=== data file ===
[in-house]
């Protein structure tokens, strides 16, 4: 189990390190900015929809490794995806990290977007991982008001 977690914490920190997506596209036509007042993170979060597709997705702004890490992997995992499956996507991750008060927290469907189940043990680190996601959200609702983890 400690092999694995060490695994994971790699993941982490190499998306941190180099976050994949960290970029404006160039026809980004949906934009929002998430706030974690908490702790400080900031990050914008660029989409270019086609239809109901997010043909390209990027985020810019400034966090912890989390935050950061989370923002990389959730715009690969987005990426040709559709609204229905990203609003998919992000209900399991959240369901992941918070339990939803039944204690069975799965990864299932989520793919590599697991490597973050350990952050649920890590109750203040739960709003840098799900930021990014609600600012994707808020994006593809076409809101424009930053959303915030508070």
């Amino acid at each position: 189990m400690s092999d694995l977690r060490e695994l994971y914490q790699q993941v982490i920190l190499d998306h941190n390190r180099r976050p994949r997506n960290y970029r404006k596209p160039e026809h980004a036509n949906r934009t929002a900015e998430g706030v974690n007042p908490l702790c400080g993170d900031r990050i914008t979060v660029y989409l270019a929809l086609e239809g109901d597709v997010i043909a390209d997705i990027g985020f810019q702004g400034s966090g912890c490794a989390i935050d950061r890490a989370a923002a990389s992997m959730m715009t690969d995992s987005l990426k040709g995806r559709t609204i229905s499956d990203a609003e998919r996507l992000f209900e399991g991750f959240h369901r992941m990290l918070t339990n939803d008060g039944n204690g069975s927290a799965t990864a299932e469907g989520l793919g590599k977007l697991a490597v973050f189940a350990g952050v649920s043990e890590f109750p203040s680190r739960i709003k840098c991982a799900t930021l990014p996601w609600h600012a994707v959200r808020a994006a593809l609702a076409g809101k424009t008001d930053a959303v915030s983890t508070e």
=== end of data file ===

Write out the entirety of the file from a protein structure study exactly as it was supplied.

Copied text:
[in-house]
């Protein structure tokens, strides 16, 4: 189990390190900015929809490794995806990290977007991982008001 977690914490920190997506596209036509007042993170979060597709997705702004890490992997995992499956996507991750008060927290469907189940043990680190996601959200609702983890 400690092999694995060490695994994971790699993941982490190499998306941190180099976050994949960290970029404006160039026809980004949906934009929002998430706030974690908490702790400080900031990050914008660029989409270019086609239809109901997010043909390209990027985020810019400034966090912890989390935050950061989370923002990389959730715009690969987005990426040709559709609204229905990203609003998919992000209900399991959240369901992941918070339990939803039944204690069975799965990864299932989520793919590599697991490597973050350990952050649920890590109750203040739960709003840098799900930021990014609600600012994707808020994006593809076409809101424009930053959303915030508070």
């Amino acid at each position: 189990m400690s092999d694995l977690r060490e695994l994971y914490q790699q993941v982490i920190l190499d998306h941190n390190r180099r976050p994949r997506n960290y970029r404006k596209p160039e026809h980004a036509n949906r934009t929002a900015e998430g706030v974690n007042p908490l702790c400080g993170d900031r990050i914008t979060v660029y989409l270019a929809l086609e239809g109901d597709v997010i043909a390209d997705i990027g985020f810019q702004g400034s966090g912890c490794a989390i935050d950061r890490a989370a923002a990389s992997m959730m715009t690969d995992s987005l990426k040709g995806r559709t609204i229905s499956d990203a609003e998919r996507l992000f209900e399991g991750f959240h369901r992941m990290l918070t339990n939803d008060g039944n204690g069975s927290a799965t990864a299932e469907g989520l793919g590599k977007l697991a490597v973050f189940a350990g952050v649920s043990e890590f109750p203040s680190r739960i709003k840098c991982a799900t930021l990014p996601w609600h600012a994707v959200r808020a994006a593809l609702a076409g809101k424009t008001d930053a959303v915030s983890t508070e």